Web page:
02 May 2012
Spring has sprung and our fields and hedgerows are teaming with wildlife.
At this time of year it is common to find seemingly abandoned young animals on paths when we are out walking so we have a few tips on what to do if you come across something.
Firstly, sometimes seemingly lost babies aren’t lost at all, just getting to know the world outside their nest or burrow and it may be best to leave them alone. If a baby bird is feathered and hopping around, it can actually be detrimental to its health to be moved away from home. As long as he isn’t in immediate danger (for example in a busy road or in the sight of a hungry cat) just leave him as his mother is quite possibly looking out for him.
If however, the chick is still covered in fluffy down, he is probably too young to be out by himself and it may be helpful to look around for a nest. If there is one nearby and you can safely reach it, try replacing the chick without causing any disturbance to any birds inside.
Sometimes wild birds will have obvious injuries from falling or from attacks by predators. Common injuries may include broken wings or legs. Such problems should be reasonably obvious, if a bird is unable to walk fly, or indeed if there is any blood present on its body.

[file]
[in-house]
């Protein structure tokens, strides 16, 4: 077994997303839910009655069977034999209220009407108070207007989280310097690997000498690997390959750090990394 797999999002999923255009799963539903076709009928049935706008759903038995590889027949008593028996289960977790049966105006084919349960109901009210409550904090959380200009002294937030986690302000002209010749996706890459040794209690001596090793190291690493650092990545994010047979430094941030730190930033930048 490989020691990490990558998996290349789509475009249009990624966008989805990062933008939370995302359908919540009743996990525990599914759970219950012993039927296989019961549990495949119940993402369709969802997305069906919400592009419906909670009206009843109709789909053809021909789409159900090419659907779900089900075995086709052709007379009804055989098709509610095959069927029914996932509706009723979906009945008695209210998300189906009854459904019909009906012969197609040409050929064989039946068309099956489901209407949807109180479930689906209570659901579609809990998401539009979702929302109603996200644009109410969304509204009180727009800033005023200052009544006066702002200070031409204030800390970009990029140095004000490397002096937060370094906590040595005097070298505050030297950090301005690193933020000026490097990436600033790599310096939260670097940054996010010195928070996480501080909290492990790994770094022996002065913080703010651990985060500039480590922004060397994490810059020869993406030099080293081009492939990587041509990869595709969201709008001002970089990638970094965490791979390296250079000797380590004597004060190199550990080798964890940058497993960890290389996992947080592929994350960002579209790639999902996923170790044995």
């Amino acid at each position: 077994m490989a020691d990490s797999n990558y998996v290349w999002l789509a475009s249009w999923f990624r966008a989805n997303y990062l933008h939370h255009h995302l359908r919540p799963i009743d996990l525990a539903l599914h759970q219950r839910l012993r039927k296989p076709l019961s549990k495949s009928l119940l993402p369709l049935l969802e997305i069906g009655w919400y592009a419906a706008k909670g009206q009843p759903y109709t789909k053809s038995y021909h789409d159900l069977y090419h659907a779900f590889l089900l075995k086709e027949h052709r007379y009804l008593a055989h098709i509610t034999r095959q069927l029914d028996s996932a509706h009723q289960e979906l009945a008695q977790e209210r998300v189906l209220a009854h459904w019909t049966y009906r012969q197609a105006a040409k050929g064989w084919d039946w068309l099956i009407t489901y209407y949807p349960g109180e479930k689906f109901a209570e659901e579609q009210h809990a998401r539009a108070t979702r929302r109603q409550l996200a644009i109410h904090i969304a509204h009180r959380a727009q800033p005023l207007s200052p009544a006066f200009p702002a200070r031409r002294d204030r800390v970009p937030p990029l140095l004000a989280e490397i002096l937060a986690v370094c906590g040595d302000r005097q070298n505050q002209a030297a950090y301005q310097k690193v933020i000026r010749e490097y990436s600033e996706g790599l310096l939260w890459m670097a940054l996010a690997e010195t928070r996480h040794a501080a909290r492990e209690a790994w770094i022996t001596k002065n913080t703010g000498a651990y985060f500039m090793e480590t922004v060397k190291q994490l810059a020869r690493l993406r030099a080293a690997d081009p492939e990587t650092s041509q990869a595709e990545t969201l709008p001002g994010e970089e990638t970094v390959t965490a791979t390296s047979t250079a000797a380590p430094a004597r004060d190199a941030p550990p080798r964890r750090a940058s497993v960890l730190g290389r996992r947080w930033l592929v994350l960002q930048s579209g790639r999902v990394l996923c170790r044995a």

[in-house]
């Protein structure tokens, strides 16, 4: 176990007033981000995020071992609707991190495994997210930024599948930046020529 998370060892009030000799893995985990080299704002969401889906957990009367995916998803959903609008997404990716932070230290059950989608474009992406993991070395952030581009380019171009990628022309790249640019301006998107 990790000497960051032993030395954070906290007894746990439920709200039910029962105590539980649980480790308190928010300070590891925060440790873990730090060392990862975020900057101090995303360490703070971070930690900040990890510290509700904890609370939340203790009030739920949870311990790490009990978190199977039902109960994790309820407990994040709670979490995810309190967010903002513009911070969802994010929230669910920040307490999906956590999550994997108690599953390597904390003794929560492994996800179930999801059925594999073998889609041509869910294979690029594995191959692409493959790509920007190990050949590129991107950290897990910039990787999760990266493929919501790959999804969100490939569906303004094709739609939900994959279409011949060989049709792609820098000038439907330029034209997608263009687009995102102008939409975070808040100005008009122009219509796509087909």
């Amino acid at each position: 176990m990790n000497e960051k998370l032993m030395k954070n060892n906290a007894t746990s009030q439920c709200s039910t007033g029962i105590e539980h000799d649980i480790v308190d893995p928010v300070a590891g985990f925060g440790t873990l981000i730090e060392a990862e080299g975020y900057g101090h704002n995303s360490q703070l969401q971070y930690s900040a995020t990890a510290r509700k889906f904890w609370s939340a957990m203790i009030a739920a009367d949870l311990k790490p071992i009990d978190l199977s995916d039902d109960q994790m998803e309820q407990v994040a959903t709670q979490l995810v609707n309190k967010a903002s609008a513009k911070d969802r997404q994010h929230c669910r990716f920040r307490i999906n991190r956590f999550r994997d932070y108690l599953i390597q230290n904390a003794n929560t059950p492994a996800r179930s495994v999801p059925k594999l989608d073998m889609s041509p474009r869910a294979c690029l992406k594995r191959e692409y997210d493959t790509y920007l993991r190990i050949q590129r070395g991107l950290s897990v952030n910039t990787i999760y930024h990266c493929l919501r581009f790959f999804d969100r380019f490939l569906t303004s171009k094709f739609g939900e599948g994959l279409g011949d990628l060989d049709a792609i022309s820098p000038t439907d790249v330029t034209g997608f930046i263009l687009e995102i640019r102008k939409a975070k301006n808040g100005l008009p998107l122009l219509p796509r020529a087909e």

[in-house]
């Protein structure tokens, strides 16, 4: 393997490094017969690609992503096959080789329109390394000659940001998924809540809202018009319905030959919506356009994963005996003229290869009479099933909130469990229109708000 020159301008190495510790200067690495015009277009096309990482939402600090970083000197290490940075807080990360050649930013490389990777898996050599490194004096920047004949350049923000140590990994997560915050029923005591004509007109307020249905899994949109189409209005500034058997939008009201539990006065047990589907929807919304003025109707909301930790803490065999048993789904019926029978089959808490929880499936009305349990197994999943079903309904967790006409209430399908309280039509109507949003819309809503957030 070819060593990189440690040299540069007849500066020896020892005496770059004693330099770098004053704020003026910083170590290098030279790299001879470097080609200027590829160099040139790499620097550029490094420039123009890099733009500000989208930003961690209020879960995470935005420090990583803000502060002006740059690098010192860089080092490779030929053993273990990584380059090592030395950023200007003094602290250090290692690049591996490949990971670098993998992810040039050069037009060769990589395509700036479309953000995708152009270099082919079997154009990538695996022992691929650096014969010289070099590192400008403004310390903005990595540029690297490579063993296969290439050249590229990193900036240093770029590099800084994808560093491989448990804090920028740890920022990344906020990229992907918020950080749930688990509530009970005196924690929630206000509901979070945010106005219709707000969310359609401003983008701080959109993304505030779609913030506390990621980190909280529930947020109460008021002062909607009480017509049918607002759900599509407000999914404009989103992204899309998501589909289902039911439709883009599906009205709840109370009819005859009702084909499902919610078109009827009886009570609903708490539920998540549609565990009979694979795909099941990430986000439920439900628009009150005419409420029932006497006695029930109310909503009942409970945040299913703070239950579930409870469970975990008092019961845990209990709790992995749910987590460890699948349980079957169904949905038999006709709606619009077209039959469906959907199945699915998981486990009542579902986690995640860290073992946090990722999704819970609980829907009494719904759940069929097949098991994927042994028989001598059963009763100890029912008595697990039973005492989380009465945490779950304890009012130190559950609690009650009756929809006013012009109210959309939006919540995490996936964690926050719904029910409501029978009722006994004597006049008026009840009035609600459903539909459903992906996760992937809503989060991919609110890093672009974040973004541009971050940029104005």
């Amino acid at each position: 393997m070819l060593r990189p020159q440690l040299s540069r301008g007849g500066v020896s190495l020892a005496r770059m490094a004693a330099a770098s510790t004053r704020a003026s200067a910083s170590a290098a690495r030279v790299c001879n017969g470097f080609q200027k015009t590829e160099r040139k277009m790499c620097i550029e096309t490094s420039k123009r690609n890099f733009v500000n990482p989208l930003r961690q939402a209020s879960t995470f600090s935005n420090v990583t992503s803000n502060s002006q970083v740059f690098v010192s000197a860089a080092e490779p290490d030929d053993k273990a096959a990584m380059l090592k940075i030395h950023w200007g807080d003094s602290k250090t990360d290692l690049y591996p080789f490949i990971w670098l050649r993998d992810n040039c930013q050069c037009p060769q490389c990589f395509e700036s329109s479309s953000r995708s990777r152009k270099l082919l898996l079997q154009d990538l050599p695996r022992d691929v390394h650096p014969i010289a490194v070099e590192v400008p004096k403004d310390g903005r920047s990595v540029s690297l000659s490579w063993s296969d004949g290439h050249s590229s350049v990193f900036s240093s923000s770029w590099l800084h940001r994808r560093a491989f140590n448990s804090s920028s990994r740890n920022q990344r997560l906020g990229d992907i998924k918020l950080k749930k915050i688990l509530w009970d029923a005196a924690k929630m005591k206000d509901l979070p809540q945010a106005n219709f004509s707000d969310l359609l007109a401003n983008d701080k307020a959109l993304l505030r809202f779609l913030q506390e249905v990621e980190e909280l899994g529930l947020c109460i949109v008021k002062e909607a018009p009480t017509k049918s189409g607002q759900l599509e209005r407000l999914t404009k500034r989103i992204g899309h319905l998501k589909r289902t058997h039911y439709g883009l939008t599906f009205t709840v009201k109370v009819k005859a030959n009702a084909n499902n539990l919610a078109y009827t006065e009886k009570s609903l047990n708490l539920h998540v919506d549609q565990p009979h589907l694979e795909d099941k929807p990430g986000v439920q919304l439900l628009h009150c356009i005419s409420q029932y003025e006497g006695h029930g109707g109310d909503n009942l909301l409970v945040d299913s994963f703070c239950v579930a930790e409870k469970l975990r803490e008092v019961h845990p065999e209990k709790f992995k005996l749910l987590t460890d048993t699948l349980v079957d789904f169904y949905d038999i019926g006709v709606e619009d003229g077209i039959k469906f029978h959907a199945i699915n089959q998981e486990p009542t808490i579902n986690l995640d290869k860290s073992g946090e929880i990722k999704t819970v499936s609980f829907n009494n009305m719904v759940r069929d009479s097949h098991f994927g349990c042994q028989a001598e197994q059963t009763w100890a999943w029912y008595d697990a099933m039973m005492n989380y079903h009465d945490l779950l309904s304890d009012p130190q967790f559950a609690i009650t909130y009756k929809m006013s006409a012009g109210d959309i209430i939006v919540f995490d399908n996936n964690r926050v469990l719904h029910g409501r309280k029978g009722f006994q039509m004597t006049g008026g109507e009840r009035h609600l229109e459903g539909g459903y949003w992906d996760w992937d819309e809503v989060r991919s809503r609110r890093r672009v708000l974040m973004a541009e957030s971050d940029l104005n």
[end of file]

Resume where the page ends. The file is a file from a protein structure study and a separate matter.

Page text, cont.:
In cases like this, it may be advisable to telephone a vet or the USPCA for advice on what to do.
For safety reasons, some animals are best left to professionals to deal with. Injured swans for example, can be very aggressive and can inflict a lot of damage on untrained, well-meaning individuals. Similarly, carnivorous animals such as foxes or badgers shouldn’t be approached as they will be sore and afraid and can lash out. Animals like this should be dealt with by the USPCA.
Should you come across a lost or injured farm animal whilst walking, try and find a farm house and let the farmer know where you saw it. This is especially true if you find a newborn calf, as his mother is probably not far away. Cows are very protective of their offspring and have been known to attack passers by if they feel threatened so it is always best to let a farmer know your concerns, rather than take on a situation by yourself.
As ever, if you have any concerns while out and about this spring, give your vet a call and they will be able to help or to direct you to the right agency.